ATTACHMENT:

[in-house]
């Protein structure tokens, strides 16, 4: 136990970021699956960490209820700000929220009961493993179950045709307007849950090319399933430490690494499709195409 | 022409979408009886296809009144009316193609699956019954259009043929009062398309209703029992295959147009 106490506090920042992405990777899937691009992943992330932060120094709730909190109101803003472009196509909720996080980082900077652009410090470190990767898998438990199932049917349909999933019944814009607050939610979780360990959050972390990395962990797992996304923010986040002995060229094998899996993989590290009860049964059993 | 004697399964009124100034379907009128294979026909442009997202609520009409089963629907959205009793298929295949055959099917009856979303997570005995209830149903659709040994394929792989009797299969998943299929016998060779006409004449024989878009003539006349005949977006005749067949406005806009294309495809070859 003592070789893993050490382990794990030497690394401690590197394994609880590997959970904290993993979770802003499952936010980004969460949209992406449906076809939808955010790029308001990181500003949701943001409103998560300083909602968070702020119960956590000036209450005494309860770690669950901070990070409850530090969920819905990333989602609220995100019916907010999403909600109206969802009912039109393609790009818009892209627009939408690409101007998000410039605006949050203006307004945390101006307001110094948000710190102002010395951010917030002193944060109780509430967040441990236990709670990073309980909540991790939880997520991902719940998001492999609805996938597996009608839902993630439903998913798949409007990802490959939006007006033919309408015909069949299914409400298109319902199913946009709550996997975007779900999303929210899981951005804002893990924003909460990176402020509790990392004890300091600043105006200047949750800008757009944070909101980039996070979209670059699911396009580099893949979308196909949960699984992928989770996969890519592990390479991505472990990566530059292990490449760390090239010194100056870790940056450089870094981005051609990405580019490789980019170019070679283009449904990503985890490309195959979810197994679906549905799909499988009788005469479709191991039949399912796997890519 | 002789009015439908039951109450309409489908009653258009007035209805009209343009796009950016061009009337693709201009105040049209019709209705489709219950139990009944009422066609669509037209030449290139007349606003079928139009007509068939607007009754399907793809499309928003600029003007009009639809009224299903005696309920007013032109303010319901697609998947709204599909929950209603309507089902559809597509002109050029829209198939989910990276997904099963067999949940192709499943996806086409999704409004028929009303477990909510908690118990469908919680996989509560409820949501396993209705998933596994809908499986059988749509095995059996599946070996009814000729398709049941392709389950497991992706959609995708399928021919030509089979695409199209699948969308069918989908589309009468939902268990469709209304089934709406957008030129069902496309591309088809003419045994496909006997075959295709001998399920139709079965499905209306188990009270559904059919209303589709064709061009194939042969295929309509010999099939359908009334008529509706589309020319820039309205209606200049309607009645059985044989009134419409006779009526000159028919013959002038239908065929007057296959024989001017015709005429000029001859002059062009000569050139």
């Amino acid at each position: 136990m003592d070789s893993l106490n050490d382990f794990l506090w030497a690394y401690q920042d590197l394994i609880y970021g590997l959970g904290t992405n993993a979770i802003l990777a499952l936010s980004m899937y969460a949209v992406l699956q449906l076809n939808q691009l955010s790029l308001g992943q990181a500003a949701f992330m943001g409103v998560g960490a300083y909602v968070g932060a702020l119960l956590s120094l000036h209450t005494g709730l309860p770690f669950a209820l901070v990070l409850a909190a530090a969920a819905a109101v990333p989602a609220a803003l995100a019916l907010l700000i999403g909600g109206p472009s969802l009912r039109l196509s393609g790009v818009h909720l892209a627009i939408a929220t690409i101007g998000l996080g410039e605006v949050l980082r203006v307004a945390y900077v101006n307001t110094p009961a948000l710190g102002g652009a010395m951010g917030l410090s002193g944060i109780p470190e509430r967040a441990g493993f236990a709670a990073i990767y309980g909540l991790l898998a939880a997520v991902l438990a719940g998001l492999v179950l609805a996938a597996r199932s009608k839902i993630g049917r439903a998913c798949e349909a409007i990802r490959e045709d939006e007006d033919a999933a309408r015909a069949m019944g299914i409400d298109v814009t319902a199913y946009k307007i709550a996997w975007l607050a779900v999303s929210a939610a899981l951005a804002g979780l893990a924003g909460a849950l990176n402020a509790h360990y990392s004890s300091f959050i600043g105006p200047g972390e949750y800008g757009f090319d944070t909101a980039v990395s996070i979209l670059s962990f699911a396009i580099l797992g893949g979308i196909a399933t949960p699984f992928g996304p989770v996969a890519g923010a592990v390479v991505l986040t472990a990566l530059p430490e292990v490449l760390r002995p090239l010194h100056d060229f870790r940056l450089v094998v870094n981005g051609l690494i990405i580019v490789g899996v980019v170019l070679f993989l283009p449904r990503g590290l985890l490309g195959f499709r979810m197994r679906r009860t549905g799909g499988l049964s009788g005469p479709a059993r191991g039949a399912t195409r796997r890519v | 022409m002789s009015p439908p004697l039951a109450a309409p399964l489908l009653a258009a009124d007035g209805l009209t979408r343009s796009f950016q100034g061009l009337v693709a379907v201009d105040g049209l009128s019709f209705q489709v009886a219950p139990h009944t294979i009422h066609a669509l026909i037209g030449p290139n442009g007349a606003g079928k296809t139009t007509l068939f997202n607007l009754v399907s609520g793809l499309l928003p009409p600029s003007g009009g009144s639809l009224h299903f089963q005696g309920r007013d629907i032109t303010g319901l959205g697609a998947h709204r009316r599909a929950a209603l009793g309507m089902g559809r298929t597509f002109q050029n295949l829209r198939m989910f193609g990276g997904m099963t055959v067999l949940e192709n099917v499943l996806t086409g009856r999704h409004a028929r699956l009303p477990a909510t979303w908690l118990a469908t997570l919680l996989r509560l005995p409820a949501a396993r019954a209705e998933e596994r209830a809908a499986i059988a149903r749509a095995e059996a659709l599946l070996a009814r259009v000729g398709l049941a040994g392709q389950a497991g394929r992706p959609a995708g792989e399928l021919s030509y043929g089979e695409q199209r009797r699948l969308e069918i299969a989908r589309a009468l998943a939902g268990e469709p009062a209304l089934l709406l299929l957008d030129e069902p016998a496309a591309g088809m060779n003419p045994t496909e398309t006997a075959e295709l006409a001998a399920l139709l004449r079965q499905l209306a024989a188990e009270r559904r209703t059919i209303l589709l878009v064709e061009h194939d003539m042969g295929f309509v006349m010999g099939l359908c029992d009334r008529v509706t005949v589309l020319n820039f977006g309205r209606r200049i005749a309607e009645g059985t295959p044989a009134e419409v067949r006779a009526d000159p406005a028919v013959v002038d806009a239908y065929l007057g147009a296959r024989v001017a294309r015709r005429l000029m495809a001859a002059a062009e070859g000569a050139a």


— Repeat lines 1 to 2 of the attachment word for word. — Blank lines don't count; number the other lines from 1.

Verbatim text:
[in-house]
């Protein structure tokens, strides 16, 4: 136990970021699956960490209820700000929220009961493993179950045709307007849950090319399933430490690494499709195409 | 022409979408009886296809009144009316193609699956019954259009043929009062398309209703029992295959147009 106490506090920042992405990777899937691009992943992330932060120094709730909190109101803003472009196509909720996080980082900077652009410090470190990767898998438990199932049917349909999933019944814009607050939610979780360990959050972390990395962990797992996304923010986040002995060229094998899996993989590290009860049964059993 | 004697399964009124100034379907009128294979026909442009997202609520009409089963629907959205009793298929295949055959099917009856979303997570005995209830149903659709040994394929792989009797299969998943299929016998060779006409004449024989878009003539006349005949977006005749067949406005806009294309495809070859 003592070789893993050490382990794990030497690394401690590197394994609880590997959970904290993993979770802003499952936010980004969460949209992406449906076809939808955010790029308001990181500003949701943001409103998560300083909602968070702020119960956590000036209450005494309860770690669950901070990070409850530090969920819905990333989602609220995100019916907010999403909600109206969802009912039109393609790009818009892209627009939408690409101007998000410039605006949050203006307004945390101006307001110094948000710190102002010395951010917030002193944060109780509430967040441990236990709670990073309980909540991790939880997520991902719940998001492999609805996938597996009608839902993630439903998913798949409007990802490959939006007006033919309408015909069949299914409400298109319902199913946009709550996997975007779900999303929210899981951005804002893990924003909460990176402020509790990392004890300091600043105006200047949750800008757009944070909101980039996070979209670059699911396009580099893949979308196909949960699984992928989770996969890519592990390479991505472990990566530059292990490449760390090239010194100056870790940056450089870094981005051609990405580019490789980019170019070679283009449904990503985890490309195959979810197994679906549905799909499988009788005469479709191991039949399912796997890519 | 002789009015439908039951109450309409489908009653258009007035209805009209343009796009950016061009009337693709201009105040049209019709209705489709219950139990009944009422066609669509037209030449290139007349606003079928139009007509068939607007009754399907793809499309928003600029003007009009639809009224299903005696309920007013032109303010319901697609998947709204599909929950209603309507089902559809597509002109050029829209198939989910990276997904099963067999949940192709499943996806086409999704409004028929009303477990909510908690118990469908919680996989509560409820949501396993209705998933596994809908499986059988749509095995059996599946070996009814000729398709049941392709389950497991992706959609995708399928021919030509089979695409199209699948969308069918989908589309009468939902268990469709209304089934709406957008030129069902496309591309088809003419045994496909006997075959295709001998399920139709079965499905209306188990009270559904059919209303589709064709061009194939042969295929309509010999099939359908009334008529509706589309020319820039309205209606200049309607009645059985044989009134419409006779009526000159028919013959002038239908065929007057296959024989001017015709005429000029001859002059062009000569050139």